Polytrauma during pregnancy
Sarita Agrawal, Vinita Singh, Prashant Kumar Nayak, Pushpawati Thakur, Manju Agrawal, Asha Jain
January-April 2013, 6(1):63-69
Trauma during pregnancy is an important cause of nonobstetrical cause of maternal mortality & morbidity. Apart from type of injury affecting the maternal & fetal outcome there are several life threatening complications unique to pregnancy like abruption placentae, uterine rupture, amniotic fluid embolism, & direct fetal trauma which needs immediate interventions. Maternal assessment & management during pregnancy needs special consideration to physiological changes during pregnancy as well as fetal surveillance to improve the maternal & fetal outcome. All pregnant trauma patient needs multi disciplinary approach involving obstetrician, neonatologist, obstetric anaesthetist & trauma surgeons.
  6,875 462 -
Burns and thermal injuries
Sunita Singh, Sarita Agrawal, Manju Agrawal, Nitin Kumar Borkar, Alok C Agrawal
January-April 2013, 6(1):47-57
The burn patients need a very special care as besides skin burn; they can have associated mechanical injuries, inhalational injury and altered physiology with the risk of hypothermia. Once the patient survives from the acute phase, the appropriate wound management is the further challenge. The psychological trauma starts from time of injury to long after survival. Thus focused approach of burn patients allows critical care support, early surgical excision and closure of the burn wounds, patient and family psychosocial support, patient and family education, continuous long-term rehabilitation, re-entry into the society and reconstructive surgical needs.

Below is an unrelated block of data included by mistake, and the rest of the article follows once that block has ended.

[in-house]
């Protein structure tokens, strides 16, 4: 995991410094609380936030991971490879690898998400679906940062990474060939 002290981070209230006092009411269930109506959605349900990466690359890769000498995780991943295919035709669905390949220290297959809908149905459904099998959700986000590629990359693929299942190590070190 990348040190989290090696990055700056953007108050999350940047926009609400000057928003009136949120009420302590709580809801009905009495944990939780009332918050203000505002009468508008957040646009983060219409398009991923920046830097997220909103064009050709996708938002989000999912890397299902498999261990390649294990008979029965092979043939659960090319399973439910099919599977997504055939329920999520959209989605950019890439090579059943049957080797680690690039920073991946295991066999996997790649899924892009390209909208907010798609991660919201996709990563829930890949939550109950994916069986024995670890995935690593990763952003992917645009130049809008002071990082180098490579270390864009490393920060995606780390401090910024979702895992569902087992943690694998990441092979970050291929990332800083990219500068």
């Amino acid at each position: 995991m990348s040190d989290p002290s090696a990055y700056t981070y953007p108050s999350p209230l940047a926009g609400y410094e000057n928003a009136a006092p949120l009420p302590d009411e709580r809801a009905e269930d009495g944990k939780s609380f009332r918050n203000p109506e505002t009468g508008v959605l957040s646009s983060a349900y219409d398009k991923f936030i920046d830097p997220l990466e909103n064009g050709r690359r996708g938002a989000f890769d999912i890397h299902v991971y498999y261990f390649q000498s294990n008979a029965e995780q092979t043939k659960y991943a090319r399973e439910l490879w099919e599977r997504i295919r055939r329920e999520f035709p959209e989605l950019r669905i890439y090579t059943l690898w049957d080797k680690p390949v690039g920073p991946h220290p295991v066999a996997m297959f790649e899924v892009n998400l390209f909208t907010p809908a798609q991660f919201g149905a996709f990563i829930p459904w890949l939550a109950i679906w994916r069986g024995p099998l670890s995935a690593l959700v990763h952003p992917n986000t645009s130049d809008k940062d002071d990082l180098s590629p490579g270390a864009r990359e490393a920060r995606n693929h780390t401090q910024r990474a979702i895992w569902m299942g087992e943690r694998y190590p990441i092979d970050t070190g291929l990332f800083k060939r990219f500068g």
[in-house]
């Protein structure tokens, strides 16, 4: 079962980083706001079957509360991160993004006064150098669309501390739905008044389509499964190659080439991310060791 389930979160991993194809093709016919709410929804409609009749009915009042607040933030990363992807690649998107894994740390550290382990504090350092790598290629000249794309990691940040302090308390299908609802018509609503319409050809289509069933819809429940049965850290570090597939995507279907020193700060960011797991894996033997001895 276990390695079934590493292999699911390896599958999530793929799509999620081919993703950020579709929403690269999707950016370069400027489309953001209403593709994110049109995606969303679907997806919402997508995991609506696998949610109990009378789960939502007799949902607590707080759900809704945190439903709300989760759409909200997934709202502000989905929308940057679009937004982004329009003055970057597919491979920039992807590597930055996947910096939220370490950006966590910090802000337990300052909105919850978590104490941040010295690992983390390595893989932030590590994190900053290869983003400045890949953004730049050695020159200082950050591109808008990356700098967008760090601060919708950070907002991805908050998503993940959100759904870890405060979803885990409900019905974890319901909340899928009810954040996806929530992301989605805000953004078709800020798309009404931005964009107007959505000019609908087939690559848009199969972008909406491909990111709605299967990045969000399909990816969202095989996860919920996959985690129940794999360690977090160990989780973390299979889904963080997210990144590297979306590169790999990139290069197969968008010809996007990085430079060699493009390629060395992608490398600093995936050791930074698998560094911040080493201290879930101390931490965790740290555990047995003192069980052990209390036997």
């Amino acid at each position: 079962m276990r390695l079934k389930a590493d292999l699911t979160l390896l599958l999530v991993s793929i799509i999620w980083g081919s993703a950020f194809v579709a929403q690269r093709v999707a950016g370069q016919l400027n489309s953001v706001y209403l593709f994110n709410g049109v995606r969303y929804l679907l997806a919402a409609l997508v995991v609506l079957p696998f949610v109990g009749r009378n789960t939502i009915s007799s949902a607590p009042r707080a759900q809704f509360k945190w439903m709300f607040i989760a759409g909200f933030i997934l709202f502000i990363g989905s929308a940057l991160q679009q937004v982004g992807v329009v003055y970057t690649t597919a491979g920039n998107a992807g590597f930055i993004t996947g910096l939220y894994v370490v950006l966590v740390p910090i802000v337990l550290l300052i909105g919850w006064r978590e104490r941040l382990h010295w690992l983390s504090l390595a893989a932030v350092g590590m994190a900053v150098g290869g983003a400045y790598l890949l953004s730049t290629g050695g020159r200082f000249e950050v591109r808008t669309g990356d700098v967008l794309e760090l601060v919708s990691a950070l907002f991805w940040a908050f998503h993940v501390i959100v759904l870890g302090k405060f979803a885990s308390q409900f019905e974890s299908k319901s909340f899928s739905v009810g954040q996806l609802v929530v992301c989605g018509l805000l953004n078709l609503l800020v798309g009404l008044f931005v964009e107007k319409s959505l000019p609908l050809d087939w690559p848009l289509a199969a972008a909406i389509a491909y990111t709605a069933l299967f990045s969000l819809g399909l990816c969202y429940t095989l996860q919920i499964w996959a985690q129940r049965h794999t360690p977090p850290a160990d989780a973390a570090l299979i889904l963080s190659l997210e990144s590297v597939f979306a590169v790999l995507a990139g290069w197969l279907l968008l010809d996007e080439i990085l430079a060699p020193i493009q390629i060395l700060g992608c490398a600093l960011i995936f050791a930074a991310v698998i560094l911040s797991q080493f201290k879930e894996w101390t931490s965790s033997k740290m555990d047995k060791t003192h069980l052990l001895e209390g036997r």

6,359 451 -
Pelvic trauma in women of reproductive age
Sarita Agrawal, Prasanta Kumar Nayak, Subarna Mitra, Alok Chandra Agrawal, Asha Jain, Vinita Singh
January-April 2014, 7(1):23-28